Natural causes were the primary etiology of death among psychiatric patients, and their rates differ in different studies [14]. Consistently, in this study, natural death causes were responsible for all cases with a known and unknown causes. Cardiac complications were implicated in most of the death reports, followed by cerebrovascular accidents. Other death causes, which include renal failure, respiratory complications, bleeding, metabolic problems, septicemia, and drug intoxication, were involved in more than a quarter of the morality. Cases of patients who died without reporting any new medical complications in the last week before death or died before proper medical examination and investigation were counted as a separate group not under cardiac death causes group, despite that the registered cause of death in their death report was a sudden circulatory system failure. Sudden or unknown causes of death were reported in 41.3% of the sample. The high rate of disturbed vital data reported in the current study may raise the question about cardiac causes as a possible hidden cause of death in those cases [21, 22].

Cardiovascular causes were the most reported natural cause of death in psychiatric inpatients in previous different studies [16, 23]. Increased risk of cardiovascular diseases in psychiatric patients could be explained as a result of the use of antipsychotic drugs, psychosocial deprivation, and sedentary lifestyle as excessive smoking and physical inactivity [14, 21, 22]. Furthermore, cardiovascular causes could be the leading cause of sudden unknown deaths of psychiatric patients [24]. Interestingly, the main known causes of mortality in psychiatric inpatients differ in different populations. Different death causes can explain part of that in a particular general population, as in the case of inconvenient socioeconomic factors and level of medical care in some communities and prevalence of infections or other endemic diseases in others. Infections were the most common natural cause of death in Singapore, South, and West Africa studies [14, 17, 20].

Remarkably, unnatural causes of mortality, such as suicide and injuries, were not reported in the current study. In contrast, suicide was the main unnatural cause reported by other studies [16]. Factors as the close follow-up of patients, short-stay hospitalization, proper medical care, and use of ECT could explain this finding.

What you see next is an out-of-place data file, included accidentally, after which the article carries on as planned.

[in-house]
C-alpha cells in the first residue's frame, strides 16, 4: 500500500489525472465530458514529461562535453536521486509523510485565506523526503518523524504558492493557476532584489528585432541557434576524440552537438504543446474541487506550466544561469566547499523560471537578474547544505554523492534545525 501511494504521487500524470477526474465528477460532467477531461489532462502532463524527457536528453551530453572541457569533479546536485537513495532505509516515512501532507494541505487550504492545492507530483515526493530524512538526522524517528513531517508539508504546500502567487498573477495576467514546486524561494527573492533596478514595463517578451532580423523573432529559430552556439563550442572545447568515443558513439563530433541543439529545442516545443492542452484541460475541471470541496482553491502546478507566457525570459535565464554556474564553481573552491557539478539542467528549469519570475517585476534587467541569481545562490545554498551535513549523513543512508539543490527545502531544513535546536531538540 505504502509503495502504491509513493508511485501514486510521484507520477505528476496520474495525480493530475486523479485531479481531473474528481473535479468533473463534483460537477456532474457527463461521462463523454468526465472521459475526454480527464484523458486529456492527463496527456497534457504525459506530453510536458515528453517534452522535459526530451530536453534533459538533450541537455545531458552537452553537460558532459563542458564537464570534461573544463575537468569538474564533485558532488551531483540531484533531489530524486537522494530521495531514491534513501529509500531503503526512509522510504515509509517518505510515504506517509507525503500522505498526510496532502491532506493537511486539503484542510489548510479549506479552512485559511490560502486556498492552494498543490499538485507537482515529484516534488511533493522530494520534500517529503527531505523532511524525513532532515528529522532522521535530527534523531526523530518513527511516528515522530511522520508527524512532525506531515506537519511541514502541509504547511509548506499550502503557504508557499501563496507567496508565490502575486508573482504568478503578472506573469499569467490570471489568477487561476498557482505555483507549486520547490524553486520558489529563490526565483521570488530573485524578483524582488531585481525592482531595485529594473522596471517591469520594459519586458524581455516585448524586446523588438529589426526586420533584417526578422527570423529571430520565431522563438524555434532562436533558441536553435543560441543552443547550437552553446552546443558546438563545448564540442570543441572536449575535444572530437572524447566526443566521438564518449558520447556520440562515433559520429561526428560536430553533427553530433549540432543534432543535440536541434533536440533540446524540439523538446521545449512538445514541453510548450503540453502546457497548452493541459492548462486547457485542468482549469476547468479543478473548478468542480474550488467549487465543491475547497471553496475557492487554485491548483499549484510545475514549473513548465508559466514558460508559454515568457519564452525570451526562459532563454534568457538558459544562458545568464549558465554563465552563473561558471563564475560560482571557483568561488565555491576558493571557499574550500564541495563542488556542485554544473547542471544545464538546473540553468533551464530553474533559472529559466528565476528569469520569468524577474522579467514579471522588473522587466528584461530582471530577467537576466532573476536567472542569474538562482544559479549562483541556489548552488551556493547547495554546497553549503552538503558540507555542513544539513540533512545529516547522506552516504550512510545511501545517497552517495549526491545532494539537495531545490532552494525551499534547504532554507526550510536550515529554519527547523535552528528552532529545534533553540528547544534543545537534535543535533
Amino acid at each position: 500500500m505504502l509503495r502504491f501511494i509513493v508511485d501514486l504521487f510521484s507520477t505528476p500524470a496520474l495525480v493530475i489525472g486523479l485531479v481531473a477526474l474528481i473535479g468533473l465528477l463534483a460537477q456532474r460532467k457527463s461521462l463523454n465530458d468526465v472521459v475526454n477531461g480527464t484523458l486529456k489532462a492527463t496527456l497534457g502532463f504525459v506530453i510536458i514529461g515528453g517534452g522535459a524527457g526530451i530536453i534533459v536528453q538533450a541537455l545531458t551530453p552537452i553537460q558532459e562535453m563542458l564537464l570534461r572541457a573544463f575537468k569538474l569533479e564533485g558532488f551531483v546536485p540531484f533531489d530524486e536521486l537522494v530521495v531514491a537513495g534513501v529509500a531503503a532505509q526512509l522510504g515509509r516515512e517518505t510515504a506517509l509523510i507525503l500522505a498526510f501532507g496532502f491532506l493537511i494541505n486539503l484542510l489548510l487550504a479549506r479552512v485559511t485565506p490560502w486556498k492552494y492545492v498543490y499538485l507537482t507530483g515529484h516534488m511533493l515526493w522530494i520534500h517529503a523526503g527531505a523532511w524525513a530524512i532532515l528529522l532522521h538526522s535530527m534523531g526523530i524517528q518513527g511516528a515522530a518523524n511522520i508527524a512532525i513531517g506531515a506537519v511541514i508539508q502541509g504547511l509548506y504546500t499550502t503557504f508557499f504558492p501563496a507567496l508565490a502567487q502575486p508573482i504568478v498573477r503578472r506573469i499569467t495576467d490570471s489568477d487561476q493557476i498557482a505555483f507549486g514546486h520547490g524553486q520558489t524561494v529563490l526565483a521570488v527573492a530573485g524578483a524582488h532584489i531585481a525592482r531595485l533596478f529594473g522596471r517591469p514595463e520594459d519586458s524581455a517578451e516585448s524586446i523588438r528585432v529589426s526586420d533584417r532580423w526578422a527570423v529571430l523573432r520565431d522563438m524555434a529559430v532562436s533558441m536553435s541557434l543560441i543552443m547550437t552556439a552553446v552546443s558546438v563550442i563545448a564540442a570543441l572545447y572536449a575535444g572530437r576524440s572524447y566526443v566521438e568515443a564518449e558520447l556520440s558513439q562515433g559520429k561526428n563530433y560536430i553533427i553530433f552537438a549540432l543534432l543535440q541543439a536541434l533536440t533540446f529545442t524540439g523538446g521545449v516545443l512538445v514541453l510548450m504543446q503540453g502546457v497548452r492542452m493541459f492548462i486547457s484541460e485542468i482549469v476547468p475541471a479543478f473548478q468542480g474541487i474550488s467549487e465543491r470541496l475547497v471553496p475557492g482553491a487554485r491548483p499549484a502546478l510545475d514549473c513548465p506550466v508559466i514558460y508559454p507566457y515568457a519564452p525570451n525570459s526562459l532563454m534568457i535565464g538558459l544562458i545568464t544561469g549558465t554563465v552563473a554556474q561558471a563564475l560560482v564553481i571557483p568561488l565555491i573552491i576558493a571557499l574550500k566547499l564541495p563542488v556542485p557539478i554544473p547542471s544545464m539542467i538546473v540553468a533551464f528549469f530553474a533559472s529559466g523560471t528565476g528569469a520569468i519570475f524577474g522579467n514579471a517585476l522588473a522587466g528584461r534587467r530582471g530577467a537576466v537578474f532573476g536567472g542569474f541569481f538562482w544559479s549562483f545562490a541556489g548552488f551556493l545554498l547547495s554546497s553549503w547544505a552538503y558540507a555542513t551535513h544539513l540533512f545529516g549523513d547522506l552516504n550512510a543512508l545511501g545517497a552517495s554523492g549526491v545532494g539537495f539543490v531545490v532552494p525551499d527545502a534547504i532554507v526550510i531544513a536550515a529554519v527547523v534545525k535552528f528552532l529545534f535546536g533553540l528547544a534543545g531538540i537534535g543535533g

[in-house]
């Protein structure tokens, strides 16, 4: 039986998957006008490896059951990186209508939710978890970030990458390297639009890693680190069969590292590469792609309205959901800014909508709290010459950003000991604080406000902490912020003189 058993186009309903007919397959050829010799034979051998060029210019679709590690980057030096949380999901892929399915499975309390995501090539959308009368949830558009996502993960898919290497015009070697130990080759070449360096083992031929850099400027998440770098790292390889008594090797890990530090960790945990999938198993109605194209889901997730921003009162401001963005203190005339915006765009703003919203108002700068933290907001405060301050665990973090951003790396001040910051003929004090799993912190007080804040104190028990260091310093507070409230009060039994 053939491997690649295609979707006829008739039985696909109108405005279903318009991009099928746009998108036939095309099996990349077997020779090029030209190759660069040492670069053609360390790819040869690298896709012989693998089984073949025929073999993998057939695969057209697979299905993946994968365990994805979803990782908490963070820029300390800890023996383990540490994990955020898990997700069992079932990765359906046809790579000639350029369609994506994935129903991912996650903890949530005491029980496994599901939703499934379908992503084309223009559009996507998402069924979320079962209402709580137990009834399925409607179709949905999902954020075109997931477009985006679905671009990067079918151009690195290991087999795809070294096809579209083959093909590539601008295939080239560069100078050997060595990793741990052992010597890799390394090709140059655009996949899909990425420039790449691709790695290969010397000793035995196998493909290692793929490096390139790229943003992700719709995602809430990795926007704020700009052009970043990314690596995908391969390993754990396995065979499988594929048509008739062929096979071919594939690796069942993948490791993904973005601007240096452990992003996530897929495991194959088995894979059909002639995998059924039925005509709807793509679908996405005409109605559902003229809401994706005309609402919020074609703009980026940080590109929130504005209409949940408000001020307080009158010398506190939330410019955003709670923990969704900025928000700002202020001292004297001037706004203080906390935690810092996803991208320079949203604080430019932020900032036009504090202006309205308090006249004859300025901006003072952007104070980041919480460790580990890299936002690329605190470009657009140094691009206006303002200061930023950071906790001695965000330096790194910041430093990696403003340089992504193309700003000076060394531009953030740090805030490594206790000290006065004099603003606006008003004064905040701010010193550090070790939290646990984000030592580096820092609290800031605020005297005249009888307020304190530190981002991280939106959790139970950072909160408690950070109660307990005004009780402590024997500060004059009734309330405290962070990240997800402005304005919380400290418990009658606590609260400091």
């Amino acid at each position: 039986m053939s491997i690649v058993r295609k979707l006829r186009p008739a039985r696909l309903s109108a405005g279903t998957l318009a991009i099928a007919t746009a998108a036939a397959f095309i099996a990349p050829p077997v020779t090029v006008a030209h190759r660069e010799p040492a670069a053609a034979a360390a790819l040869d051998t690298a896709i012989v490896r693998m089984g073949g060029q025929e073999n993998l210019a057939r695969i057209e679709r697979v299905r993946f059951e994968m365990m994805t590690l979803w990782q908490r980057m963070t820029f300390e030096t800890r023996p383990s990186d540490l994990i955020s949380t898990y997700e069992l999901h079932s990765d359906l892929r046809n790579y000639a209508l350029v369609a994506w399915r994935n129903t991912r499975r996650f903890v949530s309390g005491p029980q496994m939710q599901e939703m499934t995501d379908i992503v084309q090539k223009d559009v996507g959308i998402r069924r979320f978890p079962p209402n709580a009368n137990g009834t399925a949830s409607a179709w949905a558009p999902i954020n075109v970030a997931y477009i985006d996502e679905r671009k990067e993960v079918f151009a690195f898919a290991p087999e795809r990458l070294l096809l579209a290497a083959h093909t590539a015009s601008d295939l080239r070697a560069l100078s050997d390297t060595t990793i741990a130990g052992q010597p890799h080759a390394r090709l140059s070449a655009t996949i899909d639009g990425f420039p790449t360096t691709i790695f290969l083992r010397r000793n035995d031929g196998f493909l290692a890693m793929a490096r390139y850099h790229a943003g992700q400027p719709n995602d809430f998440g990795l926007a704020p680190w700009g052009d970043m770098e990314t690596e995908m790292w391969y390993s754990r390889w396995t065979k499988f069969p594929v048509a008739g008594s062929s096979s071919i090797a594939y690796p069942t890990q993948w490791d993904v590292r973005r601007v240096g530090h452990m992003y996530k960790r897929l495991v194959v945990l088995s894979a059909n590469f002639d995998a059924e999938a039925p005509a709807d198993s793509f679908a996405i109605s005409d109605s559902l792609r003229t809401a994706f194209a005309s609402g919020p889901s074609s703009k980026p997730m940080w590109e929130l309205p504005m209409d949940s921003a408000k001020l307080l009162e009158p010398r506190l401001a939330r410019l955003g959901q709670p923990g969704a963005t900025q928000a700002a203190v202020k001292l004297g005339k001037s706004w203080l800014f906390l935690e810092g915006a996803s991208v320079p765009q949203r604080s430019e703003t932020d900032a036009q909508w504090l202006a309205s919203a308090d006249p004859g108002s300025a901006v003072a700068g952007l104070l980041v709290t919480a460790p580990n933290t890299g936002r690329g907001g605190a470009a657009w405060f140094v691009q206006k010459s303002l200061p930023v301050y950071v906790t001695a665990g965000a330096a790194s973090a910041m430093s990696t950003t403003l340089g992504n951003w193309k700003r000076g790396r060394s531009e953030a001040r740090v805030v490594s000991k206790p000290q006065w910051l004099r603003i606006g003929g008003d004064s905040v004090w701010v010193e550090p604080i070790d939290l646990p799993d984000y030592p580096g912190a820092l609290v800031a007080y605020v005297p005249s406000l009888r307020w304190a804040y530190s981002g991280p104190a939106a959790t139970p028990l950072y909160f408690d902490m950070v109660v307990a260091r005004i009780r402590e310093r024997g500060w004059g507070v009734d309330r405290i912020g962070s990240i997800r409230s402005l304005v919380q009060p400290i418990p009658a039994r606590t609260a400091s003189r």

The present study had some limitations, including incomplete files during registration, difficulty to access, and the improper documentation of some critical clinical data in patients’ medical records, a high percentage of unknown death causes. The absence of essential comparative statistics data in this study was due to the lack of information about mortality patterns in patients with mental illness in the Egyptian community and in the Arab countries. This limitation should direct mental health planners and other stakeholders’ efforts toward extensive epidemiological research projects, and the adoption of more functional registration systems. In addition to applying best practice guidelines in providing medical and mental health services to this population.


This study detected lower mortality rates compared to the general population. The most common known causes involved in patients mortality were cardiovascular diseases. Thus, close monitoring for psychiatric inpatients at high risk of cardiovascular complications is warranted. Interestingly also, this study highlighted patients with severe mental disorder needs for a more accessible and comprehensive, community-based, prevention, identification, and intervention medical care programs that address their physical and mental health [25].

Availability of data and materials

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Ain Shams University Institute of Psychiatry


Sudden unexplained death


Cerebro-vascular stroke


Electroconvulsive therapy


Fasting blood sugar


Erythrocyte sedimentation rate


Neuro-malignant syndrome


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Authors and Affiliations



HE, DH, and ESH analyzed the data and interpreted it. GH, AH, and MS suggested the topic and shared in the methodology and interpretation. DH and HE searched for the resources and were the main contributors in writing the manuscript. The authors read and approved the final manuscript for submission.

Corresponding author

Correspondence to Dalia H. Ali.

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The study protocol was approved by the Ethics and Research Committee of the Institute of Psychiatry, Faculty of Medicine, Ain Shams University. The committee’s reference number is not available. Patients’ written consents for participation were included in the patient files as a routine procedure of their admission process in the institute. Patients approve that their data can be used later for scientific purposes.

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The authors declare that they have no competing interests.

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Ali, D.H., Shorab, E., Hassan, G.A. et al. Long-term observations on the mortality of mentally ill patients admitted to a short-stay psychiatric hospital: 23 years retrospective Egyptian study. Middle East Curr Psychiatry 28, 80 (2021).